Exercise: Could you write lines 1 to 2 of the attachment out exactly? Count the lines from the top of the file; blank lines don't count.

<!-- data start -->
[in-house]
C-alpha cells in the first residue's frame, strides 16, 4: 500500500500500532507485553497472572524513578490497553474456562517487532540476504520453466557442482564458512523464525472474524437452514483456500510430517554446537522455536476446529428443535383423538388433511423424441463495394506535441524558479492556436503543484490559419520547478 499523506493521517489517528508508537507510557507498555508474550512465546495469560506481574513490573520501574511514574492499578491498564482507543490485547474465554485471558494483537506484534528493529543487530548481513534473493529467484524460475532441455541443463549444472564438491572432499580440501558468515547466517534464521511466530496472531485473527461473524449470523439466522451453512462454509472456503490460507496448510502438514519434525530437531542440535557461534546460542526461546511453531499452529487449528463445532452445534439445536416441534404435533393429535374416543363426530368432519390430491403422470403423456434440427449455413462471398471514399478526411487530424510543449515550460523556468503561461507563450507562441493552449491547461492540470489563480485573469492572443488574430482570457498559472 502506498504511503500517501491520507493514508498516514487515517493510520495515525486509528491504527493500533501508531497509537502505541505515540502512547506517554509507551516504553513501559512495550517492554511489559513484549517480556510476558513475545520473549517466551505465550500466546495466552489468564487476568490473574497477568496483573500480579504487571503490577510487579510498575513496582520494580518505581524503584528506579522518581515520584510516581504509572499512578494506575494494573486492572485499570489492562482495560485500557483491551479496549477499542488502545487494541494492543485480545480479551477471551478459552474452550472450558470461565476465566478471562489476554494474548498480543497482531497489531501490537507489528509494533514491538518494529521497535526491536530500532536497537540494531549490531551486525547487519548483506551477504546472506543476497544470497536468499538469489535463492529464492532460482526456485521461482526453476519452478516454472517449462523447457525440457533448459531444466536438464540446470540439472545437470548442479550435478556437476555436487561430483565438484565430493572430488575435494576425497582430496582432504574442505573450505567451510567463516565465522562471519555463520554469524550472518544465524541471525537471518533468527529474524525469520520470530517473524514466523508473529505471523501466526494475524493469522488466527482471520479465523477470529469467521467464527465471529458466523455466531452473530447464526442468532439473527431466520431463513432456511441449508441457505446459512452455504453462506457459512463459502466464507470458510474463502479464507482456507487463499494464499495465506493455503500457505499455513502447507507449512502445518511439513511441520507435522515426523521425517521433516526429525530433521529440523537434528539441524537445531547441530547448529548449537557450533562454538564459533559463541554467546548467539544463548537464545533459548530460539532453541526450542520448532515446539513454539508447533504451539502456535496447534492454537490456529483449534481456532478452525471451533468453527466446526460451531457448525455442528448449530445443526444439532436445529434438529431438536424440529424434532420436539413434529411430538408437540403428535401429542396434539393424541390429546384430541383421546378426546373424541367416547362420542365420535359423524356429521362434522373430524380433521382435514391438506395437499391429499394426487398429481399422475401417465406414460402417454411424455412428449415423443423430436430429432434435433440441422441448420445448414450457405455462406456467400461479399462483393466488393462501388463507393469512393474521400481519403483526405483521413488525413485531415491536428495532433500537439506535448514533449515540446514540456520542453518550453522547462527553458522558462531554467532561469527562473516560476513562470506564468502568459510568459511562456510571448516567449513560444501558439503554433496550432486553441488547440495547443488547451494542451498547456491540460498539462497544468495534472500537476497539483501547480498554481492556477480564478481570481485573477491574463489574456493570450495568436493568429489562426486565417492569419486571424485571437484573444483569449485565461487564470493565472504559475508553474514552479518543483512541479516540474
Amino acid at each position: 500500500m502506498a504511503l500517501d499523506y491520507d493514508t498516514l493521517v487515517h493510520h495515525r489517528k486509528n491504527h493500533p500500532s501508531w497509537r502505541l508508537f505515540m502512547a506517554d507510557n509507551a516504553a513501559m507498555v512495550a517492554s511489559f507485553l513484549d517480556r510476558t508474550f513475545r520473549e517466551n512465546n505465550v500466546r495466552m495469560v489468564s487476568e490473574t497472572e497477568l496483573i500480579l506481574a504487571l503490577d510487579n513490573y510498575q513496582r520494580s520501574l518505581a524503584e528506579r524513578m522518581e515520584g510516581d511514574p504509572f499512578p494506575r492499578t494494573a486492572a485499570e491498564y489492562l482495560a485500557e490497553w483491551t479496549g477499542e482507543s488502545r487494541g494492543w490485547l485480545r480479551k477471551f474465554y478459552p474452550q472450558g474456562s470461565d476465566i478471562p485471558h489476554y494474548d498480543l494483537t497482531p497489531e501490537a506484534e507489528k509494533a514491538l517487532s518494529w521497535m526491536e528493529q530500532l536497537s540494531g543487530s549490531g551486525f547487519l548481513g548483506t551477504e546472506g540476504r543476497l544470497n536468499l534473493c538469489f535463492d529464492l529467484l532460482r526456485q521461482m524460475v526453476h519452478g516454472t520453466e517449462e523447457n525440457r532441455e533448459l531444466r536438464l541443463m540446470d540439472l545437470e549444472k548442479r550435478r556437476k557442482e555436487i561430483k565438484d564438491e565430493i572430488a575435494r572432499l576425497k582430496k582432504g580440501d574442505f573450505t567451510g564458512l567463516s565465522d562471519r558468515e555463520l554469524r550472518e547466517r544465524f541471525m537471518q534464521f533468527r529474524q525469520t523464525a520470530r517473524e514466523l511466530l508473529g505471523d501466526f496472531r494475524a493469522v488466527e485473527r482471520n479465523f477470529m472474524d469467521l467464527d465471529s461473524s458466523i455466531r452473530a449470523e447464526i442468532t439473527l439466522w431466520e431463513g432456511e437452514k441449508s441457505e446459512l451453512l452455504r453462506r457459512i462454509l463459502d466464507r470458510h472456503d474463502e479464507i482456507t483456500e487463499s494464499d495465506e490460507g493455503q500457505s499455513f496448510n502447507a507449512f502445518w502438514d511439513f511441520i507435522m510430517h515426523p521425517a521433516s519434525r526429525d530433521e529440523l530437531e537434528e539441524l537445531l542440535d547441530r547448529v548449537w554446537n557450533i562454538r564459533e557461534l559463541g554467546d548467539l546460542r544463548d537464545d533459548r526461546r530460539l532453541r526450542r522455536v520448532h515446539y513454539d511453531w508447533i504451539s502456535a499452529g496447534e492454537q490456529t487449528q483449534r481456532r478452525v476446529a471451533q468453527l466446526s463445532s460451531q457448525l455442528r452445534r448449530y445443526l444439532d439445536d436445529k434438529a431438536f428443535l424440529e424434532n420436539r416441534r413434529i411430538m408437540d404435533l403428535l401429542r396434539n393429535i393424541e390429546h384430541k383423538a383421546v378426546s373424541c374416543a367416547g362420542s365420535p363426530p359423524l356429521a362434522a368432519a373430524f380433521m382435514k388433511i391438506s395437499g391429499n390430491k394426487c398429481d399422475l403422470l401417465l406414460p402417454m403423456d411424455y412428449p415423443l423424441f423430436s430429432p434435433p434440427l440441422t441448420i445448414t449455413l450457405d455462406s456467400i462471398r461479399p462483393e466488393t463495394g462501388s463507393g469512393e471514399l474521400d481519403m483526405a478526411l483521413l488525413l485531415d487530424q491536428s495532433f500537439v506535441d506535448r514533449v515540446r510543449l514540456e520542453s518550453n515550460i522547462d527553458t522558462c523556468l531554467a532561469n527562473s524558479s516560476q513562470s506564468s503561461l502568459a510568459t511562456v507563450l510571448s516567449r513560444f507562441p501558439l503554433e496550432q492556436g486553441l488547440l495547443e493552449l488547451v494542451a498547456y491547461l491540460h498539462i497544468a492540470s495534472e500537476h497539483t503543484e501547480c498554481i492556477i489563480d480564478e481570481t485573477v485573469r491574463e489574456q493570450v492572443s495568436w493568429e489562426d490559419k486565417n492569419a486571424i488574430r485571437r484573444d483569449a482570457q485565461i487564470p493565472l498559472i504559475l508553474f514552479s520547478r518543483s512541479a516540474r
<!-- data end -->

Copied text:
[in-house]
C-alpha cells in the first residue's frame, strides 16, 4: 500500500500500532507485553497472572524513578490497553474456562517487532540476504520453466557442482564458512523464525472474524437452514483456500510430517554446537522455536476446529428443535383423538388433511423424441463495394506535441524558479492556436503543484490559419520547478 499523506493521517489517528508508537507510557507498555508474550512465546495469560506481574513490573520501574511514574492499578491498564482507543490485547474465554485471558494483537506484534528493529543487530548481513534473493529467484524460475532441455541443463549444472564438491572432499580440501558468515547466517534464521511466530496472531485473527461473524449470523439466522451453512462454509472456503490460507496448510502438514519434525530437531542440535557461534546460542526461546511453531499452529487449528463445532452445534439445536416441534404435533393429535374416543363426530368432519390430491403422470403423456434440427449455413462471398471514399478526411487530424510543449515550460523556468503561461507563450507562441493552449491547461492540470489563480485573469492572443488574430482570457498559472 502506498504511503500517501491520507493514508498516514487515517493510520495515525486509528491504527493500533501508531497509537502505541505515540502512547506517554509507551516504553513501559512495550517492554511489559513484549517480556510476558513475545520473549517466551505465550500466546495466552489468564487476568490473574497477568496483573500480579504487571503490577510487579510498575513496582520494580518505581524503584528506579522518581515520584510516581504509572499512578494506575494494573486492572485499570489492562482495560485500557483491551479496549477499542488502545487494541494492543485480545480479551477471551478459552474452550472450558470461565476465566478471562489476554494474548498480543497482531497489531501490537507489528509494533514491538518494529521497535526491536530500532536497537540494531549490531551486525547487519548483506551477504546472506543476497544470497536468499538469489535463492529464492532460482526456485521461482526453476519452478516454472517449462523447457525440457533448459531444466536438464540446470540439472545437470548442479550435478556437476555436487561430483565438484565430493572430488575435494576425497582430496582432504574442505573450505567451510567463516565465522562471519555463520554469524550472518544465524541471525537471518533468527529474524525469520520470530517473524514466523508473529505471523501466526494475524493469522488466527482471520479465523477470529469467521467464527465471529458466523455466531452473530447464526442468532439473527431466520431463513432456511441449508441457505446459512452455504453462506457459512463459502466464507470458510474463502479464507482456507487463499494464499495465506493455503500457505499455513502447507507449512502445518511439513511441520507435522515426523521425517521433516526429525530433521529440523537434528539441524537445531547441530547448529548449537557450533562454538564459533559463541554467546548467539544463548537464545533459548530460539532453541526450542520448532515446539513454539508447533504451539502456535496447534492454537490456529483449534481456532478452525471451533468453527466446526460451531457448525455442528448449530445443526444439532436445529434438529431438536424440529424434532420436539413434529411430538408437540403428535401429542396434539393424541390429546384430541383421546378426546373424541367416547362420542365420535359423524356429521362434522373430524380433521382435514391438506395437499391429499394426487398429481399422475401417465406414460402417454411424455412428449415423443423430436430429432434435433440441422441448420445448414450457405455462406456467400461479399462483393466488393462501388463507393469512393474521400481519403483526405483521413488525413485531415491536428495532433500537439506535448514533449515540446514540456520542453518550453522547462527553458522558462531554467532561469527562473516560476513562470506564468502568459510568459511562456510571448516567449513560444501558439503554433496550432486553441488547440495547443488547451494542451498547456491540460498539462497544468495534472500537476497539483501547480498554481492556477480564478481570481485573477491574463489574456493570450495568436493568429489562426486565417492569419486571424485571437484573444483569449485565461487564470493565472504559475508553474514552479518543483512541479516540474